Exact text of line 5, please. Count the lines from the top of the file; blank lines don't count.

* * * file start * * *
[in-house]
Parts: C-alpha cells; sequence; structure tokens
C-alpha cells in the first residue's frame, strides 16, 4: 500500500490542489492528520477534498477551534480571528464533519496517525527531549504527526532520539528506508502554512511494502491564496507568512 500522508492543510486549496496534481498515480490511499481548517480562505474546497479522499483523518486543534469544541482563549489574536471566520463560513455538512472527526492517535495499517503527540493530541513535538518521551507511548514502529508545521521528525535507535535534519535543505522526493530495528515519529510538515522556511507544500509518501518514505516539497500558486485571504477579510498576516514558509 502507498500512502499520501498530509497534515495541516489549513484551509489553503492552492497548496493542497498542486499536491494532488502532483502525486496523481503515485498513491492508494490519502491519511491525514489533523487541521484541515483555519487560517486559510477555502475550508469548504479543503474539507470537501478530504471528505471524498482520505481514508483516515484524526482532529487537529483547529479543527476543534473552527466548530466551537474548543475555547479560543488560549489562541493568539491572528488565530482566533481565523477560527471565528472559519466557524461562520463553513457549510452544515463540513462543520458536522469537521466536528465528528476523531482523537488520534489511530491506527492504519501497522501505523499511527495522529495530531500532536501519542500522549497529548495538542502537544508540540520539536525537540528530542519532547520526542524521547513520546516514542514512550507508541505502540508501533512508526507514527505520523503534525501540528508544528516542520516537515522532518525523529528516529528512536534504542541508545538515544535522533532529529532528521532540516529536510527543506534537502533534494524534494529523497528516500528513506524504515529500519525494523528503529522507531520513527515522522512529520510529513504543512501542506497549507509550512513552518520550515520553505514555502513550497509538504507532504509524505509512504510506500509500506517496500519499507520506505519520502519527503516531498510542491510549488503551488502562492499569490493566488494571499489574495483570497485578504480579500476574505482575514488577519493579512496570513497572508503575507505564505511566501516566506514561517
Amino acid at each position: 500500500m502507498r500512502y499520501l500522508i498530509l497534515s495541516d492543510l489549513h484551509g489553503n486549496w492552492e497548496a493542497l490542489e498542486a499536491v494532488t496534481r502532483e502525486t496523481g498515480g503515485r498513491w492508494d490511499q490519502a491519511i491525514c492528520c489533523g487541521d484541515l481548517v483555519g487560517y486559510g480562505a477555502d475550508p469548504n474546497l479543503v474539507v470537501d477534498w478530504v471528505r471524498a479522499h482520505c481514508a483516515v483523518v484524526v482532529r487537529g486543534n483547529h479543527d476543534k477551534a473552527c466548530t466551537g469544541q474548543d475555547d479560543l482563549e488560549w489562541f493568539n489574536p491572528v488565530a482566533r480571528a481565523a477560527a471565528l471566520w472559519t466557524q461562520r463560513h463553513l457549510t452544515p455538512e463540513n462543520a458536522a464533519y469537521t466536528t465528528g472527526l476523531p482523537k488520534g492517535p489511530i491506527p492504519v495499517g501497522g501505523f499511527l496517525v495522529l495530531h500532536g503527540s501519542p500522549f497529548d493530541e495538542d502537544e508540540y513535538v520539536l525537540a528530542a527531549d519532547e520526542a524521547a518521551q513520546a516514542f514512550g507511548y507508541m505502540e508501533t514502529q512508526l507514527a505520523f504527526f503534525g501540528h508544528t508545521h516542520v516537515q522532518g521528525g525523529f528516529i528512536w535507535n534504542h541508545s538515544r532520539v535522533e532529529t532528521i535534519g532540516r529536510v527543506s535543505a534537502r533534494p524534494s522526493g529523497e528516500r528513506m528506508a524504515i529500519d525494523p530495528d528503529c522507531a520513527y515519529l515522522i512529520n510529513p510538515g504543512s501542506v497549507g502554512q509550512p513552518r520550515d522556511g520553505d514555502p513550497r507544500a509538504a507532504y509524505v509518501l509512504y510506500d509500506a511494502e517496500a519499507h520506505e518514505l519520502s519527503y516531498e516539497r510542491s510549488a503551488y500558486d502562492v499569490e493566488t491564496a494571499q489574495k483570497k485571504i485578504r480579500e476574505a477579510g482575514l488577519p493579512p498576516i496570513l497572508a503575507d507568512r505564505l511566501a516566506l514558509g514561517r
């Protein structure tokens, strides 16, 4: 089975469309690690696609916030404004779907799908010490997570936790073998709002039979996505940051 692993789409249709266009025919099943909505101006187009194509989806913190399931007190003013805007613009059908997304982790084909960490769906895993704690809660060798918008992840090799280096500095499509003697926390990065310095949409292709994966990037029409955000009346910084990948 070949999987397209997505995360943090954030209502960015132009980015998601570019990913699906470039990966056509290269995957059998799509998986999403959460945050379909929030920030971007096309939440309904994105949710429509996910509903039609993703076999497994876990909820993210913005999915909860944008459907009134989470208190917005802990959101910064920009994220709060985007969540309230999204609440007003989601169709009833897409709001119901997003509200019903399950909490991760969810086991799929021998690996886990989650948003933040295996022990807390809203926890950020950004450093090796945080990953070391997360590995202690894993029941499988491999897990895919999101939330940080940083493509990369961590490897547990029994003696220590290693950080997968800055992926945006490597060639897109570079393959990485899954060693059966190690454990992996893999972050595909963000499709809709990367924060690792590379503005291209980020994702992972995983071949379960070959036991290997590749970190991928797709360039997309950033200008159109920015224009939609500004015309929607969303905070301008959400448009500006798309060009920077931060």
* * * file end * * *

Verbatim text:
């Protein structure tokens, strides 16, 4: 089975469309690690696609916030404004779907799908010490997570936790073998709002039979996505940051 692993789409249709266009025919099943909505101006187009194509989806913190399931007190003013805007613009059908997304982790084909960490769906895993704690809660060798918008992840090799280096500095499509003697926390990065310095949409292709994966990037029409955000009346910084990948 070949999987397209997505995360943090954030209502960015132009980015998601570019990913699906470039990966056509290269995957059998799509998986999403959460945050379909929030920030971007096309939440309904994105949710429509996910509903039609993703076999497994876990909820993210913005999915909860944008459907009134989470208190917005802990959101910064920009994220709060985007969540309230999204609440007003989601169709009833897409709001119901997003509200019903399950909490991760969810086991799929021998690996886990989650948003933040295996022990807390809203926890950020950004450093090796945080990953070391997360590995202690894993029941499988491999897990895919999101939330940080940083493509990369961590490897547990029994003696220590290693950080997968800055992926945006490597060639897109570079393959990485899954060693059966190690454990992996893999972050595909963000499709809709990367924060690792590379503005291209980020994702992972995983071949379960070959036991290997590749970190991928797709360039997309950033200008159109920015224009939609500004015309929607969303905070301008959400448009500006798309060009920077931060």